There certainly are many examples of particular trade union struggles breaking the law - and we can say that the union leadership mainly accepts this in situations where the very existence of the trade union organisation is put into question by restructuring. The examples given by the comrades confirm this (miners' dispute, long-shore men strike etc.). But in general we think that it's only partly about the question of 'breaking the law' - more about the general character of trade unions. Again, in most places where we worked we were union members and actively looking for 'branch meetings' as places where workers would meet, even if it is under the official structure (we will continue doing this and would not discourage anyone from doing so). For example the railway in Germany is highly organised (over 80 per cent), but the union was not that kind of place of exchange - this does not seem to be an exception. What is this supposed to say? The social places to meet have to be rebuilt anyway, so should we still try to do this within the trade union framework?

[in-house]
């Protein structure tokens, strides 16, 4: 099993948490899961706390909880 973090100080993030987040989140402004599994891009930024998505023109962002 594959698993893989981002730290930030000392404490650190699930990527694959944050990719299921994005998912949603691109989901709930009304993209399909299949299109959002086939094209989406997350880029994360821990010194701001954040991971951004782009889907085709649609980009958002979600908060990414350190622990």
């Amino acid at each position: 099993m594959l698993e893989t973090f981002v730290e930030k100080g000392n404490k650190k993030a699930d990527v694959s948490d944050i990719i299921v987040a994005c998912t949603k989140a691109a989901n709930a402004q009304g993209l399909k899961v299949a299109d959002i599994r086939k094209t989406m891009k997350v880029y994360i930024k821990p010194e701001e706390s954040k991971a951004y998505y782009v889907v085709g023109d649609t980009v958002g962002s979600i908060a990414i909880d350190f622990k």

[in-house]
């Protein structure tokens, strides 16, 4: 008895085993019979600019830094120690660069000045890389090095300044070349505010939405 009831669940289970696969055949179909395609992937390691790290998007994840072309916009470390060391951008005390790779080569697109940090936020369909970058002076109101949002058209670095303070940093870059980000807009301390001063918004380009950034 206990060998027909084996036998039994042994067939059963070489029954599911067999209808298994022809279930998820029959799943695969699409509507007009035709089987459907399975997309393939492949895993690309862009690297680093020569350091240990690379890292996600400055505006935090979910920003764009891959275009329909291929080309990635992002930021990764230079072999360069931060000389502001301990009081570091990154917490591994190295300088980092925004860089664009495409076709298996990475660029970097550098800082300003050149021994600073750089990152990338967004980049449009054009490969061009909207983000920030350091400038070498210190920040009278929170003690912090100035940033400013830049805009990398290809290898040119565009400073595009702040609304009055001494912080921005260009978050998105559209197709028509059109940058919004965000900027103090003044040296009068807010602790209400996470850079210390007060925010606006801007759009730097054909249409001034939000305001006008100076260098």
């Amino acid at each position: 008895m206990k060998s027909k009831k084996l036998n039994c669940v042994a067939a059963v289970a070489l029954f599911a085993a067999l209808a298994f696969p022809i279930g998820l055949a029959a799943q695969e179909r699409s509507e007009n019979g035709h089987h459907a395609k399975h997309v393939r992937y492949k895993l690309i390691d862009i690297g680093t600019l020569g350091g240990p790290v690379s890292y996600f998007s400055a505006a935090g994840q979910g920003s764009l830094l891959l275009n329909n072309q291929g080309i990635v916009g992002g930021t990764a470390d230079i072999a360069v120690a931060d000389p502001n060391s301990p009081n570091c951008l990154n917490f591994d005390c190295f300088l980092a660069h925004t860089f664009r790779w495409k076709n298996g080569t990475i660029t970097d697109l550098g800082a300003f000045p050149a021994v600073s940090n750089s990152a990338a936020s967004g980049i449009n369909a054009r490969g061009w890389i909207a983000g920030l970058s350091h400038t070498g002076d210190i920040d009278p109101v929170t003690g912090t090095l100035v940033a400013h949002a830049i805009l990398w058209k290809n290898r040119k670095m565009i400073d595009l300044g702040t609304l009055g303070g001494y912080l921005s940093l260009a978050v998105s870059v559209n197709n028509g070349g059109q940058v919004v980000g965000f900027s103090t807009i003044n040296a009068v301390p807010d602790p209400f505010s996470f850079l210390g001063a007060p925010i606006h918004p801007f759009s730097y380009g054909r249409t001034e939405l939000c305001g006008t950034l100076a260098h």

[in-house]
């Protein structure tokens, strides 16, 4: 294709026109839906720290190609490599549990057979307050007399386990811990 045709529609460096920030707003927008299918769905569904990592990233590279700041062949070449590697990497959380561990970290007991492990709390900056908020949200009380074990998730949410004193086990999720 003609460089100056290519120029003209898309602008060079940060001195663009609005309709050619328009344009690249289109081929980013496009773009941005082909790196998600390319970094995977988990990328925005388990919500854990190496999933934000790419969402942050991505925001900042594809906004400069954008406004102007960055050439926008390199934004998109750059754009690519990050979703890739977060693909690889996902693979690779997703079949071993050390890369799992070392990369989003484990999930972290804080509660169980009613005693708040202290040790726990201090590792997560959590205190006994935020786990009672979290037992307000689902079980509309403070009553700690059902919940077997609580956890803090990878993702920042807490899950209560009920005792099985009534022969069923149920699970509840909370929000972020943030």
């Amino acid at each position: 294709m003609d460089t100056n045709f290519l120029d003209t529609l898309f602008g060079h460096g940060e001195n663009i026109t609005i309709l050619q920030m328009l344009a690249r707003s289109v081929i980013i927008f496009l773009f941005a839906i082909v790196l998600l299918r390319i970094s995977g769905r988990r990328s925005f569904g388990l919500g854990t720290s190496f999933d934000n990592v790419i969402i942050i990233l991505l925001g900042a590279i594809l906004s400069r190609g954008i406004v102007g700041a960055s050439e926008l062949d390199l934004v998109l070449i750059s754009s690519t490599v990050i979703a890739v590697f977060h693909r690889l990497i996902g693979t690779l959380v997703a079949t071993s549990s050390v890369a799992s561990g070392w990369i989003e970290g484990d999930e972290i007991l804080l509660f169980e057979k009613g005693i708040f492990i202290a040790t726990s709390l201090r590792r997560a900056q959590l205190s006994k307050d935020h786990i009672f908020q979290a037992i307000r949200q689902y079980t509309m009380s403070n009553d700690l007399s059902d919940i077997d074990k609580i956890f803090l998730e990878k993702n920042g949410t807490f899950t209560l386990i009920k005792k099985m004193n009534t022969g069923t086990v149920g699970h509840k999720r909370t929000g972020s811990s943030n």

Obviously, we could keep on making voluntaristic assumptions that official trade unions could be different if only the rank-and-file would push the boundaries more: if they would question internal hierarchy of representation (in most cases laid out by the law); if they would question that trade unions largely only represent permanent workers; that they are confined to a professional or sectorial basis; that they operate mainly within a national-framework, and so on. We would think that this would be a tedious task and we think that it would lead to a waste of energy and disillusionment on the side of co-workers - or ignore the fact that in defensive situations trade unions mainly represent the hope of workers to defend their standards by contracts and by protecting them in the competition regarding other workers (an understandable hope, but in the long run hopeless). In this situation trade unions are reduced to organisations which praise 'good work' for 'fair pay' - rather than being organisations of struggles for all workers.